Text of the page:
Firstly, that refugees are not just passive victims of displacement crises or beneficiaries of aid. Many refugees are organising themselves, their families and their communities to cope with the trauma of displacement, maintain their dignity, and access a livelihood and other rights in the most difficult of circumstances.
Secondly, that at the same time as many governments appear to be further than ever from implementing the UN Refugee Convention, there is also an initiative underway to negotiate a new UN framework for refugee responses – involving the piloting of so-called Comprehensive Refugee Response Frameworks in a number of states and these informing the agreement of a new UN Global Compact on Refugees in 2018.
Applying a gender lens
As a humanitarian agency, CARE has made a commitment to address gender in a serious way in our emergency responses around the world; including in refugee responses. This is because we believe that more lives will be saved if we better understand the different ways that crises impact on men and women, boys and girls.
The statistics bear this out – for example the highest rates of maternal mortality occur in crises, including in situations of forced displacement. Yet all too often reproductive health is seen as a luxury in humanitarian relief, rather than a life-saving priority. We also believe that when refugee women can participate in humanitarian efforts – whether in terms of identifying the needs, or delivering aid, or in monitoring assistance and protection – then these will be more effective.
Applying this gender lens to understanding refugees’ own coping strategies and activism, and to defining the new UN Global Compact on Refugees, is therefore also essential.
Migrant and refugee women taking the lead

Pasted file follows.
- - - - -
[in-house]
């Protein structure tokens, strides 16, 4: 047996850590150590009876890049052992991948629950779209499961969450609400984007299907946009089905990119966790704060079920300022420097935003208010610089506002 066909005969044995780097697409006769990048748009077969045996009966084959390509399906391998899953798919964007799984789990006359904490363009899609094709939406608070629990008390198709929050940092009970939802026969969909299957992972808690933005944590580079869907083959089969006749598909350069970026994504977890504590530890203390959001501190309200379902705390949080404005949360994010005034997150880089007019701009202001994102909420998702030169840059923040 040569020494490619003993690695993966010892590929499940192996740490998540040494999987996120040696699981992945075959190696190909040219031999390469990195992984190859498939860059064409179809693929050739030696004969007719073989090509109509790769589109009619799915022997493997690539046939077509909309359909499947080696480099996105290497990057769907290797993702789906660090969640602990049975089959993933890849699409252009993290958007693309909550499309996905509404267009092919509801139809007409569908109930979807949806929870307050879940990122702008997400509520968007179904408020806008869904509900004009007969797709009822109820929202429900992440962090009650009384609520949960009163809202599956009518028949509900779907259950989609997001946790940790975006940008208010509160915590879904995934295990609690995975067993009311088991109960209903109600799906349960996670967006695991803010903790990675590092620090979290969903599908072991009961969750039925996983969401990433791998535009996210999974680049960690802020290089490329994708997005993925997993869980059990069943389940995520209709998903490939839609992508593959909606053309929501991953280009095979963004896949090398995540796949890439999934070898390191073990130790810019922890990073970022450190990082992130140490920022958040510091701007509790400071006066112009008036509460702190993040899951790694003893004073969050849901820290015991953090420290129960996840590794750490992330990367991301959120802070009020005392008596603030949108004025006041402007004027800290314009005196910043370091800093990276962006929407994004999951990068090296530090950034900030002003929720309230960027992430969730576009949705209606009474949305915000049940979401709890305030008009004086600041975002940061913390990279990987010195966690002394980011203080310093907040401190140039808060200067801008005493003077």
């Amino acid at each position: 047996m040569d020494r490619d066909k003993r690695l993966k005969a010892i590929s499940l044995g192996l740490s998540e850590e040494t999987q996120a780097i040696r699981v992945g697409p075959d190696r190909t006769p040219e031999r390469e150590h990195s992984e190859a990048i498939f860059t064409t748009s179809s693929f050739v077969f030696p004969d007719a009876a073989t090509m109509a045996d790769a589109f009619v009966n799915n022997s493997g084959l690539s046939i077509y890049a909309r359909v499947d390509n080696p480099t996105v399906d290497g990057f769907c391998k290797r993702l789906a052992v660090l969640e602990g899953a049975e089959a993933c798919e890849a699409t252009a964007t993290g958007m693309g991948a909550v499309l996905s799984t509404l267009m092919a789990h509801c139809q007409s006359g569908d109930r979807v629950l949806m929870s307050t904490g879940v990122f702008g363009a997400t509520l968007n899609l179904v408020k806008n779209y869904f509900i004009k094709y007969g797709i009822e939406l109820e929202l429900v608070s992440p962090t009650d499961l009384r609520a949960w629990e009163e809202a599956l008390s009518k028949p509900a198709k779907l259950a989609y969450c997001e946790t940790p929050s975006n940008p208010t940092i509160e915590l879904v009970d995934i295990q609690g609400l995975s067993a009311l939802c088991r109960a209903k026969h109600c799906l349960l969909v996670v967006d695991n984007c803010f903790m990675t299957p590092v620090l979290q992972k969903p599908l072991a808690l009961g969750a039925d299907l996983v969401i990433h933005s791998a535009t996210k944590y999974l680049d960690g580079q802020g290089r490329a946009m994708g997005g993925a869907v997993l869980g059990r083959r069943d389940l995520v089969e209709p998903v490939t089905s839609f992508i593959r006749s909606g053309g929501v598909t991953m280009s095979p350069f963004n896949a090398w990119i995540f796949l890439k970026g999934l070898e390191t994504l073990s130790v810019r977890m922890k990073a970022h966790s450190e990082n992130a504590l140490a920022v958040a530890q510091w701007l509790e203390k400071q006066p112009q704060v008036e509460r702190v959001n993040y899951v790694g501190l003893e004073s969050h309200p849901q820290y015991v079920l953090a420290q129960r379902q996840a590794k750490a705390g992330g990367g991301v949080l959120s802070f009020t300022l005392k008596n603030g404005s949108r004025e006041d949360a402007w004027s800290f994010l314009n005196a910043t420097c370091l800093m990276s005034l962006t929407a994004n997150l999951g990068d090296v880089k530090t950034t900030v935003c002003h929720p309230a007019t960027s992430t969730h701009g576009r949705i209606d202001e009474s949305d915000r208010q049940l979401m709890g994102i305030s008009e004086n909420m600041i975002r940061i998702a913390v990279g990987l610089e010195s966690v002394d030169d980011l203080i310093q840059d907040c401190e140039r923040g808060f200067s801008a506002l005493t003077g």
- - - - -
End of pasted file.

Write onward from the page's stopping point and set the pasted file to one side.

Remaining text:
One great example is the Melissa network of migrant and refugee women’s associations in Greece. Founded by an association of migrant women’s networks including women from as diverse backgrounds as Zimbabwe, the Philippines and Albania, the association has a centre in Athens which provides support daily to around 150 more recently arrived female refugees from contexts like Iraq, Afghanistan and Syria. Programmes at the centre include legal advice, art therapy and language training. Simple things that the founding members learned themselves on their own journeys as migrants, for example keeping a diary and discussing it with others as a means to process the traumatic experiences that the refugee journey entails, are adapted and used with the new arrivals.
Filling the funding gap
The Melissa Centre is a great example of how migrant and refugee women are organising to support each other. But in common with similar efforts elsewhere, they face challenges in their work. They continue to struggle to fundraise for such initiatives as they do not fit into the classic ‘sectoral’ boxes of humanitarian aid funding (like water/sanitation or shelter or food aid).
The length of funding available in humanitarian responses is also problematic. As one Syrian refugee activist recently told us: “Supporting women refugees to grow their confidence and networks, and addressing harmful practices in refugee communities like child marriage, cannot be short-term projects, yet we still struggle to find a few months funding here and there.”
The need for a coherent policy
Other humanitarian agencies also are not being held accountable for gender in a robust fashion – so most sites hosting refugees across Greece offer nothing like the safe space at Melissa.
Addressing these gaps is also a matter of policy coherence. Donors committed at the World Humanitarian Summit to empower local women’s groups, and the ‘Grand Bargain’ follow-up process to that Summit continues to press for the localisation of humanitarian response. We need to see those pledges translate into the global refugee response. In terms of the UN Global Compact on Refugees, consultations are currently underway and inter-governmental negotiations will start next year.